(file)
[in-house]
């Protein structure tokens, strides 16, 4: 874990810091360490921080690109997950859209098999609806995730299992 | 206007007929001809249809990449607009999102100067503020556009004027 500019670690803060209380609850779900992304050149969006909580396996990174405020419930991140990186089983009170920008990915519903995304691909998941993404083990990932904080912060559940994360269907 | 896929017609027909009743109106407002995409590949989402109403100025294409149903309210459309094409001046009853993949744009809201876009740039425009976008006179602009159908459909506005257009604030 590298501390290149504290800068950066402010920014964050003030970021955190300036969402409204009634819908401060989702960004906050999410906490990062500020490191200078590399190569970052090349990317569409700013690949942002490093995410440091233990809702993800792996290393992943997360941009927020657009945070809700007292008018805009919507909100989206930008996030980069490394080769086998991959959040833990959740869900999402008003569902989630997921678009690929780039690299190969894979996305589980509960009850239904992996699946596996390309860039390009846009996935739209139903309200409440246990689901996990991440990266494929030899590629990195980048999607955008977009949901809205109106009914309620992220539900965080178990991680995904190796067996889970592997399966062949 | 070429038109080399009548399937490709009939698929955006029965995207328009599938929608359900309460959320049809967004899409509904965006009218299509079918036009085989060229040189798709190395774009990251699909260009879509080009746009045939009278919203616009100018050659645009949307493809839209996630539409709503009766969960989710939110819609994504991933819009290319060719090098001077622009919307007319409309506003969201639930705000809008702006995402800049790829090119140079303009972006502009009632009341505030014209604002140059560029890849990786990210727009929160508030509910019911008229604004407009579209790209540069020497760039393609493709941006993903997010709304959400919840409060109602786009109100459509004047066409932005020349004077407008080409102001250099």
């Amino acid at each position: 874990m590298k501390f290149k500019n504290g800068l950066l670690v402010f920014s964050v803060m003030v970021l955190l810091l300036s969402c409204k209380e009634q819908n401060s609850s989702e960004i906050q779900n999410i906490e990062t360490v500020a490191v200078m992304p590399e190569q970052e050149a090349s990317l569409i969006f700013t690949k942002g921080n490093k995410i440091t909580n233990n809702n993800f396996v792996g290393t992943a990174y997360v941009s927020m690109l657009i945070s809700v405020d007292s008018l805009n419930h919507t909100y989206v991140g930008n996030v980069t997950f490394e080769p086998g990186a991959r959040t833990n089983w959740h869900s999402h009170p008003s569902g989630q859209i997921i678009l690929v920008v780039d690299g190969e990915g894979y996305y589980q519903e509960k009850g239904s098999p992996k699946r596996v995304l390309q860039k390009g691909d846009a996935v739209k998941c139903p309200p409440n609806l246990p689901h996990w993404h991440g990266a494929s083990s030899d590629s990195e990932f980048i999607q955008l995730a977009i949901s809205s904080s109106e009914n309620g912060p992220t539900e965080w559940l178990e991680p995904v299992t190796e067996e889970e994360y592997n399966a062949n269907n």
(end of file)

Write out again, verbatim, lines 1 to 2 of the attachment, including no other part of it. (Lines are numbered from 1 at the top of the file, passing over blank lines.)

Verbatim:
[in-house]
């Protein structure tokens, strides 16, 4: 874990810091360490921080690109997950859209098999609806995730299992 | 206007007929001809249809990449607009999102100067503020556009004027 500019670690803060209380609850779900992304050149969006909580396996990174405020419930991140990186089983009170920008990915519903995304691909998941993404083990990932904080912060559940994360269907 | 896929017609027909009743109106407002995409590949989402109403100025294409149903309210459309094409001046009853993949744009809201876009740039425009976008006179602009159908459909506005257009604030 590298501390290149504290800068950066402010920014964050003030970021955190300036969402409204009634819908401060989702960004906050999410906490990062500020490191200078590399190569970052090349990317569409700013690949942002490093995410440091233990809702993800792996290393992943997360941009927020657009945070809700007292008018805009919507909100989206930008996030980069490394080769086998991959959040833990959740869900999402008003569902989630997921678009690929780039690299190969894979996305589980509960009850239904992996699946596996390309860039390009846009996935739209139903309200409440246990689901996990991440990266494929030899590629990195980048999607955008977009949901809205109106009914309620992220539900965080178990991680995904190796067996889970592997399966062949 | 070429038109080399009548399937490709009939698929955006029965995207328009599938929608359900309460959320049809967004899409509904965006009218299509079918036009085989060229040189798709190395774009990251699909260009879509080009746009045939009278919203616009100018050659645009949307493809839209996630539409709503009766969960989710939110819609994504991933819009290319060719090098001077622009919307007319409309506003969201639930705000809008702006995402800049790829090119140079303009972006502009009632009341505030014209604002140059560029890849990786990210727009929160508030509910019911008229604004407009579209790209540069020497760039393609493709941006993903997010709304959400919840409060109602786009109100459509004047066409932005020349004077407008080409102001250099």